Summary: As the world faces the prospect of the seven billionth inhabitant, and the possibility of reaching ten billion by 2100, we look at what the ONS predicts will happen to the population in the UK over the next 90 years.
What does the chart show? The blue line shows the projected total UK population, while the red line shows the "working age" population projection (those aged between 16 and 64), both in thousands of people and measured against the left hand axis. The green line represents the number of dependants (both children and pensioners) per person of working age, measured against the right hand axis.
Why is the chart interesting? As we race past another milestone, global discussion has concentrated on whether the world will be able to support the growing population, with some forecasts reaching 10 billion by 2100.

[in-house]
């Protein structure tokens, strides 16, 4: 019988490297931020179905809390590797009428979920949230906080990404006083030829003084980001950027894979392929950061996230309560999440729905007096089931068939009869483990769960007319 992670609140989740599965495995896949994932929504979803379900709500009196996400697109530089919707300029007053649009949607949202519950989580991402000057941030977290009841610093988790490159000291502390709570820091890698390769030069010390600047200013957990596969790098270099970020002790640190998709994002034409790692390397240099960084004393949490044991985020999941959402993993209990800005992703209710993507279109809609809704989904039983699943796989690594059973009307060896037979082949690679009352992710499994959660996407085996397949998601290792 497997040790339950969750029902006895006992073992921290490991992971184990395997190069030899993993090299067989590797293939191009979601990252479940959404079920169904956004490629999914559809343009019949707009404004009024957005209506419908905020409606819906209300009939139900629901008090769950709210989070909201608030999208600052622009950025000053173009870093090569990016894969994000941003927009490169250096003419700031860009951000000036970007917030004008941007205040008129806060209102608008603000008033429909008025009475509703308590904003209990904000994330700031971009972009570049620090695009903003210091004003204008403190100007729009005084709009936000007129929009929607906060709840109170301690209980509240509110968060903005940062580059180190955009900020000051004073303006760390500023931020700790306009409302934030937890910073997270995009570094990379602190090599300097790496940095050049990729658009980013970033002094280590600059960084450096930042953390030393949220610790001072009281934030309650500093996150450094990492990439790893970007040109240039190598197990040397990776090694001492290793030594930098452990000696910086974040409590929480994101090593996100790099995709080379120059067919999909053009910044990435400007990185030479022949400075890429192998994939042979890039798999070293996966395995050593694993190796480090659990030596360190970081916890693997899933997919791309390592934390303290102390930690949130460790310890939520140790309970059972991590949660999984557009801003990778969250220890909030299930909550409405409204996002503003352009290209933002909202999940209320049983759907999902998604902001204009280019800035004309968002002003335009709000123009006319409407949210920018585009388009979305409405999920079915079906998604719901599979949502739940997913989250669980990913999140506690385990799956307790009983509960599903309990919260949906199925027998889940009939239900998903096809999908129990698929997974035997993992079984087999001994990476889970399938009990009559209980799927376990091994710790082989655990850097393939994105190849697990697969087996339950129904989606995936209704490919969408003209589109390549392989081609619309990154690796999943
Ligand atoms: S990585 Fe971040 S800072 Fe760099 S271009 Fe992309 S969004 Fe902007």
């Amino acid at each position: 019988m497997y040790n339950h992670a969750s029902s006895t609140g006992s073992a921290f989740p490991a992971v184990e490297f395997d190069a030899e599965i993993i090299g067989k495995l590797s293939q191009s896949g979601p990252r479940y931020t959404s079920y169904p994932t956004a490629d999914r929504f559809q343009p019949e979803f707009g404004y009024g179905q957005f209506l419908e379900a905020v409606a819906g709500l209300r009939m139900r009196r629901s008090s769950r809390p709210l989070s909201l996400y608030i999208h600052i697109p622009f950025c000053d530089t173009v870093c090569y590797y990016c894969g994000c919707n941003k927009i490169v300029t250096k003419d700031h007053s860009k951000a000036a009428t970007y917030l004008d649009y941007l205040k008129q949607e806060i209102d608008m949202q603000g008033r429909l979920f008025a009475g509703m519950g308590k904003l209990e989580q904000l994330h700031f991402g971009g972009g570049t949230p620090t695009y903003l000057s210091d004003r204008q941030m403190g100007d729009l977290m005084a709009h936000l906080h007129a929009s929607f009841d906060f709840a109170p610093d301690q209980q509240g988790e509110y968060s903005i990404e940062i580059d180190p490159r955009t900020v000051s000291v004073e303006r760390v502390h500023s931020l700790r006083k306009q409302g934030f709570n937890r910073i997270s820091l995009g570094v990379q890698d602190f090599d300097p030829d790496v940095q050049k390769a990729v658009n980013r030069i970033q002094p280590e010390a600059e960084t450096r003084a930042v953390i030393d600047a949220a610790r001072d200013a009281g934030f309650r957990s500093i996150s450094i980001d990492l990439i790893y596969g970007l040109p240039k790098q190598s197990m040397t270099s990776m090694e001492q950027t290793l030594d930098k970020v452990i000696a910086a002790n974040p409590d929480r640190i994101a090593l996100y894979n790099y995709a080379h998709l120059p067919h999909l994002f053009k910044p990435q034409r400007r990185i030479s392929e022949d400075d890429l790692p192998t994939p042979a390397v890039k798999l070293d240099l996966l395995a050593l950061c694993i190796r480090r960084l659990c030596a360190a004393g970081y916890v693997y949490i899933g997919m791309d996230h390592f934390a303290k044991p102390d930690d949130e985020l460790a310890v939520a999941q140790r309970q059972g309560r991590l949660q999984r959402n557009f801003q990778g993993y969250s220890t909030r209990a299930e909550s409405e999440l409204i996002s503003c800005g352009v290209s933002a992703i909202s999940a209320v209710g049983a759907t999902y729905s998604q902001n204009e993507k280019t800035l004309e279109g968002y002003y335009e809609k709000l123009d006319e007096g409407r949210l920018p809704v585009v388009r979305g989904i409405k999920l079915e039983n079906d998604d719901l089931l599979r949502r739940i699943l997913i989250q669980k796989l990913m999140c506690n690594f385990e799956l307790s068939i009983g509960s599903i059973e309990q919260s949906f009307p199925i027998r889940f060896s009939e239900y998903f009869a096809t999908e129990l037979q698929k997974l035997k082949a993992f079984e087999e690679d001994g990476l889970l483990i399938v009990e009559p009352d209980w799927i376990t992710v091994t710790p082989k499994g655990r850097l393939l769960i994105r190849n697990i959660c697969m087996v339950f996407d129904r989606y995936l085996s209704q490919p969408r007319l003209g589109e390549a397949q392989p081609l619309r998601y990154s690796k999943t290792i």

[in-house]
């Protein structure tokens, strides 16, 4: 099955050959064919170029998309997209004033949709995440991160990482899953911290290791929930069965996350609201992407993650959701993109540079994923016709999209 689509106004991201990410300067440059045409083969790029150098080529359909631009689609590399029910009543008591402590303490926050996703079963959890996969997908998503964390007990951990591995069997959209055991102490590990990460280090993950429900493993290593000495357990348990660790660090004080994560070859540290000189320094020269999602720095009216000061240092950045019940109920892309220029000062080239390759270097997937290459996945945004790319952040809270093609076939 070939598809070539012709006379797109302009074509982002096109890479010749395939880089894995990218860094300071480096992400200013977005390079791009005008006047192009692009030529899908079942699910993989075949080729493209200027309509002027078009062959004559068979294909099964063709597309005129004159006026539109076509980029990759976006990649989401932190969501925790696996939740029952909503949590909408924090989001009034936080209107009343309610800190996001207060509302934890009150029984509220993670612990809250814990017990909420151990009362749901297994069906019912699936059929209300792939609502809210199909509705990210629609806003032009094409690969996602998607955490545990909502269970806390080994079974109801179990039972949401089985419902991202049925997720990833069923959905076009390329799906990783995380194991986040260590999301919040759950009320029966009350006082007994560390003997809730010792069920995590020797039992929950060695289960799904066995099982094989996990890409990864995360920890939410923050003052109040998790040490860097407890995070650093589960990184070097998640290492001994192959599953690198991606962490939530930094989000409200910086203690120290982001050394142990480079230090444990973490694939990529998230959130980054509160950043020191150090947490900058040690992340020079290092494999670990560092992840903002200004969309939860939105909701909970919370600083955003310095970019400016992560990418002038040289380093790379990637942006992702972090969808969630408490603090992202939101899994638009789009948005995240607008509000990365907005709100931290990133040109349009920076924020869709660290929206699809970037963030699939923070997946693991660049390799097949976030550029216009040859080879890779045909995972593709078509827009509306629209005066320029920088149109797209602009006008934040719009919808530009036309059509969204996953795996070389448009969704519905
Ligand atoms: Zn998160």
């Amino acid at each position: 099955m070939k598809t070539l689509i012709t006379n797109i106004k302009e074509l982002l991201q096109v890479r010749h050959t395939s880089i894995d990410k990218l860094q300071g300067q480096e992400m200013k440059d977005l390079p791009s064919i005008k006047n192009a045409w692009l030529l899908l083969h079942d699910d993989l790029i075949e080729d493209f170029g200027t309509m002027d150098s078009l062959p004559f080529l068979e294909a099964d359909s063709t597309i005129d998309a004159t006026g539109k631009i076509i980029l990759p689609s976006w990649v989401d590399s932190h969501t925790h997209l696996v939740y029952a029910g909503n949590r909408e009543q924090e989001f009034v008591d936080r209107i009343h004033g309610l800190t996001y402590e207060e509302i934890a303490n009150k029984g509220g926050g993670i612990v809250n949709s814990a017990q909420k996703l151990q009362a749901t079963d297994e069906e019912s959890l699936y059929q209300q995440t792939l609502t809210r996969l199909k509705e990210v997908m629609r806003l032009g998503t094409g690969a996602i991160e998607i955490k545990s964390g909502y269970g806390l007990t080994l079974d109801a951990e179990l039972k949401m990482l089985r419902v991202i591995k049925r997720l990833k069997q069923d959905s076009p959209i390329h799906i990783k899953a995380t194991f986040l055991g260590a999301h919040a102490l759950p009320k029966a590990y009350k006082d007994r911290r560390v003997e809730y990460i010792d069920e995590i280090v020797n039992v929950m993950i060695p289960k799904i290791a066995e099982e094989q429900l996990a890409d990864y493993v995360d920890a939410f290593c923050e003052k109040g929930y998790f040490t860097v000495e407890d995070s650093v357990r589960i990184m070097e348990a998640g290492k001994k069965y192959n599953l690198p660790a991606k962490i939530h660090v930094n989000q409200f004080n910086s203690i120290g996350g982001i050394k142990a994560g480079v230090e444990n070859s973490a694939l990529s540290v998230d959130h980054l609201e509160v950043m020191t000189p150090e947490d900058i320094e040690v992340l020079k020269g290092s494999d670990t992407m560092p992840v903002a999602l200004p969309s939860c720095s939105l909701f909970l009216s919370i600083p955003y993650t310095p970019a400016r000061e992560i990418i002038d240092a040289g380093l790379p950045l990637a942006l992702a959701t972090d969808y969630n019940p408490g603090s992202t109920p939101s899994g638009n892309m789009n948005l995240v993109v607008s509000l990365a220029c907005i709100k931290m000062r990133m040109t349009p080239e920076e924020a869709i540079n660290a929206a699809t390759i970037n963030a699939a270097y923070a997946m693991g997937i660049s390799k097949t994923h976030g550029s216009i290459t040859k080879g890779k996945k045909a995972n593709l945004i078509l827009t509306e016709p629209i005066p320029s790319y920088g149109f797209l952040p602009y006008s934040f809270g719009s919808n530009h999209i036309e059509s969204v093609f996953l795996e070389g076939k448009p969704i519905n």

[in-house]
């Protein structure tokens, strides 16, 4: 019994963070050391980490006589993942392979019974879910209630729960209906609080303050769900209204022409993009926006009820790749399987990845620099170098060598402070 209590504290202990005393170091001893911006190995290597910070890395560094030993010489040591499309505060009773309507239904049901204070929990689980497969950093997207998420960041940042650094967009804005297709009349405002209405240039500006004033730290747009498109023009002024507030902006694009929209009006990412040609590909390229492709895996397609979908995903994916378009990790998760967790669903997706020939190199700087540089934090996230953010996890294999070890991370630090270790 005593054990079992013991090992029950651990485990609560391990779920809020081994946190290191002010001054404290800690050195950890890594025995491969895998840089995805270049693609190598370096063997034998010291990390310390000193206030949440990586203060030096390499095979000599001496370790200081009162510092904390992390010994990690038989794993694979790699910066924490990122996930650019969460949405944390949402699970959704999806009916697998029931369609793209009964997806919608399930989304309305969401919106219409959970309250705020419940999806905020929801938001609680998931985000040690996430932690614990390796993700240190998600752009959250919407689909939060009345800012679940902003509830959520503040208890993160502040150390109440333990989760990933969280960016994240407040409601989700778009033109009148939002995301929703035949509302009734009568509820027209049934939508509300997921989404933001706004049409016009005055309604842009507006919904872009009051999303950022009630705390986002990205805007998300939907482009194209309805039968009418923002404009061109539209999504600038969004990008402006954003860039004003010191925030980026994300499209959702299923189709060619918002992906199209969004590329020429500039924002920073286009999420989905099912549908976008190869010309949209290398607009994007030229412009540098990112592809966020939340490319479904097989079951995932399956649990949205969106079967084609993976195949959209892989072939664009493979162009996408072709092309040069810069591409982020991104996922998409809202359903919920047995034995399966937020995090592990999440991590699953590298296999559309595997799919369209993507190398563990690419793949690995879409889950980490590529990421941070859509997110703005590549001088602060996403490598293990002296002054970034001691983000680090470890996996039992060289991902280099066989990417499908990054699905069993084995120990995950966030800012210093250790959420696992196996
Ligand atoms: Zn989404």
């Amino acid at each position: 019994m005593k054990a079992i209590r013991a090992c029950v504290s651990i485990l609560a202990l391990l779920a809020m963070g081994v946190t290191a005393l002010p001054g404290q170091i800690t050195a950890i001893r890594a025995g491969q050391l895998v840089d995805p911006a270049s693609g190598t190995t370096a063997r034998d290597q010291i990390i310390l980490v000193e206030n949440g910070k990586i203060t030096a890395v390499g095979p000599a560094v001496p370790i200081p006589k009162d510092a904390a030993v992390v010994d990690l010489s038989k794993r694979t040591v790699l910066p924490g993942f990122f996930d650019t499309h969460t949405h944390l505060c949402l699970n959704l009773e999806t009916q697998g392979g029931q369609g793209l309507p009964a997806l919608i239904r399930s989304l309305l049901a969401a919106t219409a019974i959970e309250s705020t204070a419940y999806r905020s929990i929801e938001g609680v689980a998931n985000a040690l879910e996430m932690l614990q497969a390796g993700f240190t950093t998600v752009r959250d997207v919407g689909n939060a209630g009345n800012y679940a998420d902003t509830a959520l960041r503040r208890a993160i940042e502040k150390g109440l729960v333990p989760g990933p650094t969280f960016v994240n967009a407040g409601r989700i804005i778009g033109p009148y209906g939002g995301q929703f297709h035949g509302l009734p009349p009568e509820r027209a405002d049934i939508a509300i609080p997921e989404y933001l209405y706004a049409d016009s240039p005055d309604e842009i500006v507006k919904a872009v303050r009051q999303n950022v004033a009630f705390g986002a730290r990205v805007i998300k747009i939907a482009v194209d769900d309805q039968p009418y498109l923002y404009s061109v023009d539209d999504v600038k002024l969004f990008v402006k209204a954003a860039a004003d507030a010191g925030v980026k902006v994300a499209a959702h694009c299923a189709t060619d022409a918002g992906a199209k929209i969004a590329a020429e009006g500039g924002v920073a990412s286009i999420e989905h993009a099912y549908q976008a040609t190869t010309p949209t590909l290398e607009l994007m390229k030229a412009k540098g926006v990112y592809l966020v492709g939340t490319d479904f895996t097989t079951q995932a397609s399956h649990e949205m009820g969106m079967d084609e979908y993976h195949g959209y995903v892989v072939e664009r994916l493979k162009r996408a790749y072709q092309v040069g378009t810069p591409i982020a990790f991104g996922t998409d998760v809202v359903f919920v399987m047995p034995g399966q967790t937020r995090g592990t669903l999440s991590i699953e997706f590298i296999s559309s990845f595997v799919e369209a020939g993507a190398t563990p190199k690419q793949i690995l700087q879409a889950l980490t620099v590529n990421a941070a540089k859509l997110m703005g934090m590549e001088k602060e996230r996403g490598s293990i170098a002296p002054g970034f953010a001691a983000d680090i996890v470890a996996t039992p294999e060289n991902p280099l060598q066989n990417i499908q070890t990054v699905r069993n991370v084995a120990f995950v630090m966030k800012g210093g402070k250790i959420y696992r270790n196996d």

In the UK, the population is forecast to reach almost 94 million by the end of the century - a daunting prospect for the urban planners of the future. With the "working age" population growing at a slower rate (almost reaching 55m by 2100), the number of dependants each of us will have to support is predicted to grow considerably. Of course, the definition of working age is likely to change as the retirement age creeps upwards over the period.
As an aside, the proportion of the world's population represented by the British is projected to increase very slightly - from 0.90% to 0.94%!